853.Paragraph 7 applies in the case of persons subject to service law, or civilians subject to service discipline, who are currently already patients in an overseas service hospital (paragraph 7(1)). The paragraph empowers the CO of the service hospital to detain the patient in the hospital for a short period while an order under paragraph 2(3) is sought in relation to the patient (paragraph 7(3)).

854.A person can be detained under this power for a maximum of 24 hours (paragraph 7(4) to (7)).

855.The power in paragraph 7 applies only if a registered medical practitioner decides that all the relevant conditions (see paragraph 1) are met, or a prescribed person decides that all the relevant conditions appear to be met, in the case of the patient (paragraph 7(1)). “Prescribed person” means a person of a description prescribed in regulations made by the Secretary of State (paragraph 7(9)). The regulations might, for example, prescribe nurses.

856.Paragraph 8 authorises, outside the British Islands and in defined circumstances, the removal from service living accommodation of a person subject to service law, or a civilian subject to service discipline; and his detention for a short period in an overseas service hospital while an order under paragraph 2(3) is sought in relation to him.

857.Paragraph 8 empowers a service policeman, in the circumstances specified in paragraph 8(1), to enter service living accommodation (see paragraph 12(3)) and remove a person to an overseas service hospital (paragraph 8(2)). The CO of the service hospital can then detain the person for a maximum of 24 hours (paragraph 8(4) to (7)) while the paragraph 2(3) order is sought.

858.Paragraph 8(3) requires the service policeman, if reasonably practicable, to be accompanied by a registered medical practitioner or a person of a description prescribed in regulations made by the Secretary of State. The accompanying person can assist the service policeman to enter the accommodation and to remove the person to the service hospital.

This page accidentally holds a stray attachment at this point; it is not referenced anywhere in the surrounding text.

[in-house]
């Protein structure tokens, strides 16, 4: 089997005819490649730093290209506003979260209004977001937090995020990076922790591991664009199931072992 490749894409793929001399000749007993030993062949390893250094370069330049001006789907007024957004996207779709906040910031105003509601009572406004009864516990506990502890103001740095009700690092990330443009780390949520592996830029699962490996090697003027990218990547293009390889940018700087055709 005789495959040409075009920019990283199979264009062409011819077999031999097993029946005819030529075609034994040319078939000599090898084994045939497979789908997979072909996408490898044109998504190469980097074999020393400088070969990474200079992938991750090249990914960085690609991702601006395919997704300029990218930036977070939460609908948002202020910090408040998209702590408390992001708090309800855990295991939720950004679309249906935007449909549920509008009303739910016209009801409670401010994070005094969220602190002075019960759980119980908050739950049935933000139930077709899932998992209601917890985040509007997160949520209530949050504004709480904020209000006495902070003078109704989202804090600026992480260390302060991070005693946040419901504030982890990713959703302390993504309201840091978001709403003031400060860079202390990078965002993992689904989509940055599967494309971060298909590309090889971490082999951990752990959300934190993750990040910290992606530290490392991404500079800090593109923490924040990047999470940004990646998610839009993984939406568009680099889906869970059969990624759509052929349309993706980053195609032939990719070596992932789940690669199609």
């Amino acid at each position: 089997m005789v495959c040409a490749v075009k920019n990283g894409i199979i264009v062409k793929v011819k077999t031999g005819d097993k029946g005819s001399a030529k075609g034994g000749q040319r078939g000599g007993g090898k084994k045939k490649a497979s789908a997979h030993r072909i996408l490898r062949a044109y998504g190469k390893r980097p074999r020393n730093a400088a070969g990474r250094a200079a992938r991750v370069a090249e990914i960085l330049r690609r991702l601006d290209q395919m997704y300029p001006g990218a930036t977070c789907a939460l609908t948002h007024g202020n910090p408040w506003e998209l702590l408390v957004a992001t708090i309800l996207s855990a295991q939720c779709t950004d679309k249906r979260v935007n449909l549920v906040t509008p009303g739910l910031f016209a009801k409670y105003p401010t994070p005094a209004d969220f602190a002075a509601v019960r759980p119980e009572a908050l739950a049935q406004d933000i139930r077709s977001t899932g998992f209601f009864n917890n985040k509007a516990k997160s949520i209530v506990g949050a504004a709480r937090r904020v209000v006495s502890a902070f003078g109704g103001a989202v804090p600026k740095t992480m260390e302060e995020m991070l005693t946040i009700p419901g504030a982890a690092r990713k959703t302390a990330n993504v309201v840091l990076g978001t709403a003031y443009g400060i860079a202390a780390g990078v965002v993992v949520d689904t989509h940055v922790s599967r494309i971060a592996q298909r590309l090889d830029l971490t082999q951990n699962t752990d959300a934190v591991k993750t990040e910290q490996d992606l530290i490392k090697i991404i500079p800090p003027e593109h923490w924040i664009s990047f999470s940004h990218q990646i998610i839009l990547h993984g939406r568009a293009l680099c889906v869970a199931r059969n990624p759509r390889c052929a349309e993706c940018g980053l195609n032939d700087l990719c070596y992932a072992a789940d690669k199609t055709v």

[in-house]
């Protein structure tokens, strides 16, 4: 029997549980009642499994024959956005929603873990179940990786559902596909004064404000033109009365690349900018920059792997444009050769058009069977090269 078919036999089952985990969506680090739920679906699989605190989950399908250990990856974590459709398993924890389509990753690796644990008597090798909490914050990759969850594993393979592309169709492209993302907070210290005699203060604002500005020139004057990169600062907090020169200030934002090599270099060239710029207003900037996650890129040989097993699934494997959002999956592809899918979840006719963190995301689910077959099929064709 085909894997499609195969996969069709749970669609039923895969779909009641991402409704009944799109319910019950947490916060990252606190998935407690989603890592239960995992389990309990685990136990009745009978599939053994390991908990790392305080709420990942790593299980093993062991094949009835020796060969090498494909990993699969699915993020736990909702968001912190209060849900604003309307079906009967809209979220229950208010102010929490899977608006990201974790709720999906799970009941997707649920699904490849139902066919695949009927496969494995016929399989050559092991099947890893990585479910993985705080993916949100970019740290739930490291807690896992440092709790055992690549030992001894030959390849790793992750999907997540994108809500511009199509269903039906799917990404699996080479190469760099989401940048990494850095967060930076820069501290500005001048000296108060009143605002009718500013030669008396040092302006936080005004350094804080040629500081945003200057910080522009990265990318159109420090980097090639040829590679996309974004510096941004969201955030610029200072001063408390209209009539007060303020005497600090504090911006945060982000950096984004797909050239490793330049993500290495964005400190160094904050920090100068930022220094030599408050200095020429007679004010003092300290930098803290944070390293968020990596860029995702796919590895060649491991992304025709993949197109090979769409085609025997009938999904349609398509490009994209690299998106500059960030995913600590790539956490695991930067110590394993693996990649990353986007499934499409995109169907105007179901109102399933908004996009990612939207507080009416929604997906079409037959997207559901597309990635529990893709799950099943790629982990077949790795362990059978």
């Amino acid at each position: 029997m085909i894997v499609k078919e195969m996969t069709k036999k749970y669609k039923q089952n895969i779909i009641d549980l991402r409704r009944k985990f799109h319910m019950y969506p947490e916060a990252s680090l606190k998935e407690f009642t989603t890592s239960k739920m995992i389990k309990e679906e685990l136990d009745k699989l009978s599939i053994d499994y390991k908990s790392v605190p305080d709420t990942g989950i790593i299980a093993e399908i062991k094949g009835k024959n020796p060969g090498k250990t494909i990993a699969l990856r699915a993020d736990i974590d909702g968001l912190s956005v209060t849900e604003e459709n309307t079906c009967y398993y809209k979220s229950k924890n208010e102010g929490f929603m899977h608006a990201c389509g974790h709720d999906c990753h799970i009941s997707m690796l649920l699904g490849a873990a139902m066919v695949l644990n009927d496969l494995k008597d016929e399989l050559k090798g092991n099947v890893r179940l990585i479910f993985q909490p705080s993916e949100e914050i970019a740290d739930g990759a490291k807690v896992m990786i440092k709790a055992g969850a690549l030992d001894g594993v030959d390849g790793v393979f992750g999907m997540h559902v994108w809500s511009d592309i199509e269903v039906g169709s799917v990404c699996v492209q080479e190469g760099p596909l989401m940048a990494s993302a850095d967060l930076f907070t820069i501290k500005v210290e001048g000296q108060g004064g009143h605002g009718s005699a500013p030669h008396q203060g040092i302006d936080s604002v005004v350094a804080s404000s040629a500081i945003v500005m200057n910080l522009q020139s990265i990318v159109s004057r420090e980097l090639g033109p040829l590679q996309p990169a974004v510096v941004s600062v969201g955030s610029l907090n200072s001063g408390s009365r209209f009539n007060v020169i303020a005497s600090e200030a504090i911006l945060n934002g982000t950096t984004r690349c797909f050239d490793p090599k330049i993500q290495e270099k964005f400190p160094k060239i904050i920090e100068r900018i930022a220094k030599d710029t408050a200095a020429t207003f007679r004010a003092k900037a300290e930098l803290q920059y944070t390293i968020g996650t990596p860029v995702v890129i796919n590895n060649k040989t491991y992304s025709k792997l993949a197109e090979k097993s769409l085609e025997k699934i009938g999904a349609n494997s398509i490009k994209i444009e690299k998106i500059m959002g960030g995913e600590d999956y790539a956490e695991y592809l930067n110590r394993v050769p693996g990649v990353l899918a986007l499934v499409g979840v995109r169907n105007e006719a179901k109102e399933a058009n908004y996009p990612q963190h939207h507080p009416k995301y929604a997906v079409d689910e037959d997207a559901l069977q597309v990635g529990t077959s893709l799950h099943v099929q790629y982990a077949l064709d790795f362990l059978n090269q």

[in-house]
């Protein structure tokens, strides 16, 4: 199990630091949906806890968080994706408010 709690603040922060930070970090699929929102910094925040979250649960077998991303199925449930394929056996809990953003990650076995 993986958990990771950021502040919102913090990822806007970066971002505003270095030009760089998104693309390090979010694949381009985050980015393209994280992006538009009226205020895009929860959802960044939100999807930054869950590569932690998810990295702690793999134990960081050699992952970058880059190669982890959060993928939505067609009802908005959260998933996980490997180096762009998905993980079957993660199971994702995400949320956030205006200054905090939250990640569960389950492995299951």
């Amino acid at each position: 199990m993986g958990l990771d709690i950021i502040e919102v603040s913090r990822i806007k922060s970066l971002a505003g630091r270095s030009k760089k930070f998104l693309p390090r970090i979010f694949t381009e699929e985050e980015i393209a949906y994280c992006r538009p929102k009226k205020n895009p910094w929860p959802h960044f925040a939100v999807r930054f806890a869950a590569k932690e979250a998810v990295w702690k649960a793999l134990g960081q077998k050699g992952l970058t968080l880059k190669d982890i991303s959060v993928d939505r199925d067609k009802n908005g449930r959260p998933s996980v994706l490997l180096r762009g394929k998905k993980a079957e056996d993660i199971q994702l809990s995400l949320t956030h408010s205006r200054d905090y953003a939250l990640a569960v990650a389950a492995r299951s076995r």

859.Paragraph 9 contains a power similar to that in paragraph 8. It applies where a service policeman finds in a relevant place (see below) outside the British Islands a person appearing to him to be a person subject to service law or a civilian subject to service discipline and the remaining conditions in paragraph 9(1) are met.

860.“Relevant place” means either a public place or premises (other than service living accommodation) occupied or controlled by HM Forces (paragraph 9(8)).

861.Again, the service policeman may remove the person to an overseas service hospital (paragraph 9(2)) and the CO of the hospital can detain the person there for a maximum of 24 hours (paragraph 9(3) to (6)) while the paragraph 2(3) order is sought. Paragraph 9 contains no requirement akin to paragraph 8(3).

862.Paragraph 10 enables a person exercising a power under the Schedule to use reasonable force, if necessary, in exercise of the power.

863.Paragraph 11 deems a person who is being conveyed, removed or detained by virtue of a provision in the Schedule to be in service custody. This allows rules under section 300 (service custody etc rules) to be made which will apply to the conveyance, removal or detention of the person under the provisions in the Schedule.